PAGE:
Got a glitchy photo? Don’t give up!

You’ve got a photo that looks great on the camera display, but when you open it on your computer the image looks ruined, as if someone applied a glitch effect to it. Don’t panic! You might be able to save the picture.

When I photographed the ruins of an 1950s air raid siren on a tower, I returned to my computer and one of the images I liked the most appeared like this in Adobe Photoshop Lightroom:

First corrupted image import

This is not good. When you see a pattern of strangely colored rectangles over part or all of a digital photograph, sometimes with rough stripes running through them, that’s a sign that the image data is corrupted. It’s messed up and unusable. I didn’t panic, because after thinking it through I realized that there was a chance that the file corruption happened while reading the card or transferring the image to the computer. If that was true, the original image data on the card might be OK, and the photo might transfer properly if I try again. And that’s what I did. I copied the photo from the card to the computer again and got this:

Second corrupted image import

At first, that looks like bad news. This one’s also corrupted. But wait a minute: It isn’t corrupted in the same way. That could mean that the corruption really isn’t in the original, because if it was, I’d expect the result to look exactly the same. This encouraged me to give it another try:

Third image import is good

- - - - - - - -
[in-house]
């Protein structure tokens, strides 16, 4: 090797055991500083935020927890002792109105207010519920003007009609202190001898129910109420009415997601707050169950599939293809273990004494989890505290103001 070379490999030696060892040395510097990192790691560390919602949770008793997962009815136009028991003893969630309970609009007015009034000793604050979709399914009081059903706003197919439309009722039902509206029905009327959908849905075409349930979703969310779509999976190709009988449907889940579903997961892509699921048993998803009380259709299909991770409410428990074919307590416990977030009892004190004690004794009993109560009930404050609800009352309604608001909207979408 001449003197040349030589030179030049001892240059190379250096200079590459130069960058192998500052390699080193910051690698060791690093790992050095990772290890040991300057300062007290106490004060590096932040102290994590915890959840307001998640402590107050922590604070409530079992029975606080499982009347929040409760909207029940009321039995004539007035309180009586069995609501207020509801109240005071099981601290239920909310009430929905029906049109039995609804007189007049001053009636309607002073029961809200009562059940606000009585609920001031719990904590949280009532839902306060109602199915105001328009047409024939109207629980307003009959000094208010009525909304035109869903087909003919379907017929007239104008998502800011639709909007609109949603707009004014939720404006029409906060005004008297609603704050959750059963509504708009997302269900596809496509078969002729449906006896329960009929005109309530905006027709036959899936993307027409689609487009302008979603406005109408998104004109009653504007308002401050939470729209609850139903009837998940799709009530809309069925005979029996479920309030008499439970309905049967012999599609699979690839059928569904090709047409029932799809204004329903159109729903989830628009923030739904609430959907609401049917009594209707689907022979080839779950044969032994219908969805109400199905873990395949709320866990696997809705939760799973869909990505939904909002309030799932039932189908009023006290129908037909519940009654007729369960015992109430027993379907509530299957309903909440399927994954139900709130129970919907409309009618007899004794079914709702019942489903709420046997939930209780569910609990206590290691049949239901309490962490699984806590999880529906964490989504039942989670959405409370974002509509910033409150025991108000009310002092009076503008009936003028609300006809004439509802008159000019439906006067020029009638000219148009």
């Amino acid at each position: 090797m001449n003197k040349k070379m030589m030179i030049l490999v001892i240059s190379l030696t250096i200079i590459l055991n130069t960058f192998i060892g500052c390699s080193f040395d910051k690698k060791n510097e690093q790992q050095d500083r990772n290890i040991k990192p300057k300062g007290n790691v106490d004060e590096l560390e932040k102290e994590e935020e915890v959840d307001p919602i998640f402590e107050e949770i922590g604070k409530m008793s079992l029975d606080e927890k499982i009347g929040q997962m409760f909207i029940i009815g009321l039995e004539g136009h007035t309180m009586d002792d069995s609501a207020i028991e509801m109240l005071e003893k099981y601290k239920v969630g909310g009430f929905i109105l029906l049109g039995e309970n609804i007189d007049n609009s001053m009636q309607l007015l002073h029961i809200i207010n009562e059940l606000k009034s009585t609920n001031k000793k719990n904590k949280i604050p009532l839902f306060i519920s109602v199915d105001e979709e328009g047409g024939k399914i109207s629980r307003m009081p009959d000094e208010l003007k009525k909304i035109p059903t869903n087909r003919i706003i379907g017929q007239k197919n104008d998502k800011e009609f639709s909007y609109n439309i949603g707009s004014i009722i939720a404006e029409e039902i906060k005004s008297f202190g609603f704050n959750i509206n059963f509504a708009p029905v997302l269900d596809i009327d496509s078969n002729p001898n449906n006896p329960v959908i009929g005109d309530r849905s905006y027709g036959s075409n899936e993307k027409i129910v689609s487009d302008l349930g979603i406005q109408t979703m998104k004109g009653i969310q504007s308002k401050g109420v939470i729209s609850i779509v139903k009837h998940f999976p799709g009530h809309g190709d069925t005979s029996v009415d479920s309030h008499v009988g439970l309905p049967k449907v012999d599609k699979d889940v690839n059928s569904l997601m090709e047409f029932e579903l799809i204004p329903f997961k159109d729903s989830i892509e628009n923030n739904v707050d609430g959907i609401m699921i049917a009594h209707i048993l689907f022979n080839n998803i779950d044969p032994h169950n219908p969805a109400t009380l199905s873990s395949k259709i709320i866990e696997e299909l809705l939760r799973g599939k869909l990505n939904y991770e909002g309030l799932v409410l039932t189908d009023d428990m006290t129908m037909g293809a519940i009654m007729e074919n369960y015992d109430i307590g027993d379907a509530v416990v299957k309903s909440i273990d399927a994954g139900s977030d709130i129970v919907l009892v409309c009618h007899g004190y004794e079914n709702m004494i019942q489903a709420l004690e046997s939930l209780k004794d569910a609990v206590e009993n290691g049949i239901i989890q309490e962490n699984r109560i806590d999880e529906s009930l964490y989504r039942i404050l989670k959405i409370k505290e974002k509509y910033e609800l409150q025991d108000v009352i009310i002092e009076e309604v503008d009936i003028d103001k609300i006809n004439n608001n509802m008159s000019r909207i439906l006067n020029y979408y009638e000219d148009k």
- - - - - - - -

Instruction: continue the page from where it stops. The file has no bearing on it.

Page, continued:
Aha! As they say, the third time’s the charm. The image was perfect. The hope I had clung to was correct: The original image was good after all, I just needed to complete a successful transfer of it. What went wrong? I’m still not sure. If it had continued to fail I might have tried my other card reader to see if it did any better. As it is, I don’t know if it was the card reader, the cable, or what. There are a few lessons to take away from this.

  • Verify your images after the shoot by looking through them on a computer or other device. If they are camera raw images, look at the previews generated by your raw processor. For the images above, the JPEG preview image attached to the raw file by the camera looked fine; it wasn’t until Lightroom read through all the raw data and produced its own preview that the problem was evident.
  • If it looks like you might have a corrupted image, it might be worth it to keep trying to copy it off the card until it works.
  • To preserve the option to copy the image again, you must not erase or format the camera media until you verify the images on your computer. If I had formatted the camera card immediately after import and before I discovered the problem, I would not have been able to go back and try again.

The card I used is relatively new, so there is still a chance that there’s something wrong with it. My next step with the card will be to format it in the camera. Hopefully that’ll help fix whatever went wrong. If it starts happening again, I’ll have to troubleshoot using process of elimination to find out whether the problem is in the card, the card reader, or the USB cable.

Update: I’ve isolated the problem to a defective USB card reader. I switched card readers after the errors became more frequent, and the new card reader produces no problems reading the same cards while connected to the same USB cable.

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